Born in Havana, Cuba in November 1948, Ana Mendieta was a well-known performance artist throughout the 1960s, ’70s and ’80s. At age 12, she and her sister were forced to flee Cuba after her father joined an anti-Castro counter-revolutionary force, and the two siblings spent their first few weeks in the United States at a refugee camp in Florida until they were sent to an orphanage in Dubuque, Iowa — a location with a culture very different from the life Ana knew back in Cuba. She wouldn’t reunite with her mother and brother for five years and her father for another 18.
Mendieta was heavily influenced and inspired by artists of the Fluxus and Happenings movements, as well as by performance art that completely and totally immersed viewers and the artist in the work. Her experiences as an immigrant were also a powerful influence in her art. Being Cuban in rural Iowa as a child made her feel like an outsider growing up — she went from the loving, vivacious and tight-knit Cuban culture to a protestant, Midwestern U.S. farming lifestyle.
According to a 2018 article in The New York Times, Mendieta felt disconnected to her new country, and “The trauma of being uprooted from her Cuban homeland as a girl would leave her with questions about her identity and make her more conscious of being a woman of color.” Through her art, she examined this disconnect and discussed issues surrounding ethnicity, gender roles, religion, politics, violence against women and more.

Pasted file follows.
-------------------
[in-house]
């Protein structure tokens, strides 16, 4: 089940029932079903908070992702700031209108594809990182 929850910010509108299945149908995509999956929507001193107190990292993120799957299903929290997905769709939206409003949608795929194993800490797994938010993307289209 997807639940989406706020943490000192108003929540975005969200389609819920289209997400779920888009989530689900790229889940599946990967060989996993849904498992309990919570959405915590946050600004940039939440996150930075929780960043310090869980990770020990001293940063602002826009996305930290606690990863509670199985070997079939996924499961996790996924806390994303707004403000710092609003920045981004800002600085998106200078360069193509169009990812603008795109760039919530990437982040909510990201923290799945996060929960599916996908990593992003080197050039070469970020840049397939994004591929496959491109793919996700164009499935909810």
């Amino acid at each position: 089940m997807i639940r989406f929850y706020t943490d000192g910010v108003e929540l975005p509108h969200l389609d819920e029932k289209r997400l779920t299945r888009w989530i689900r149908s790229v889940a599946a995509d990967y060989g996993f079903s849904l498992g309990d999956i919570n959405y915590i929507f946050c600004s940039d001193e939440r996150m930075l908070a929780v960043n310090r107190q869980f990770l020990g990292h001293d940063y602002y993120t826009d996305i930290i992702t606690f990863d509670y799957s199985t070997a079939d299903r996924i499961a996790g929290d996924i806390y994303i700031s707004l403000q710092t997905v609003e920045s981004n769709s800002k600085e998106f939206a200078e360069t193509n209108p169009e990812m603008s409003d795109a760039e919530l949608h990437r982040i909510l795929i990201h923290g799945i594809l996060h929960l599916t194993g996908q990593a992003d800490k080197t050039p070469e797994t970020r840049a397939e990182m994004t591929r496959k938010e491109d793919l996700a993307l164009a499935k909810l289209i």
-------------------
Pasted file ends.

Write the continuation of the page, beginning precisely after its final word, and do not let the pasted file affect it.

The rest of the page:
The goal of her works was to elicit emotion in viewers that would result in them living more authentic and genuine lives; she hoped to show viewers that we are all connected by Earth.
Her life came to a tragic and unprecedented end when she passed away at 36 after “falling” out of a window on the 34th floor of her New York City apartment building — her death is still shrouded in mystery.
In Mendieta’s short life, her experience as a cross-cultural kid heavily influenced her artwork, as well as the life she lived. She described her longing for connections, she felt no place was her true home, and she missed the physical connection with family — something many CCKs and TCKs experience. Her artwork and her legacy begs us to consider the spiritual, ethereal and physical connections present in our own lives.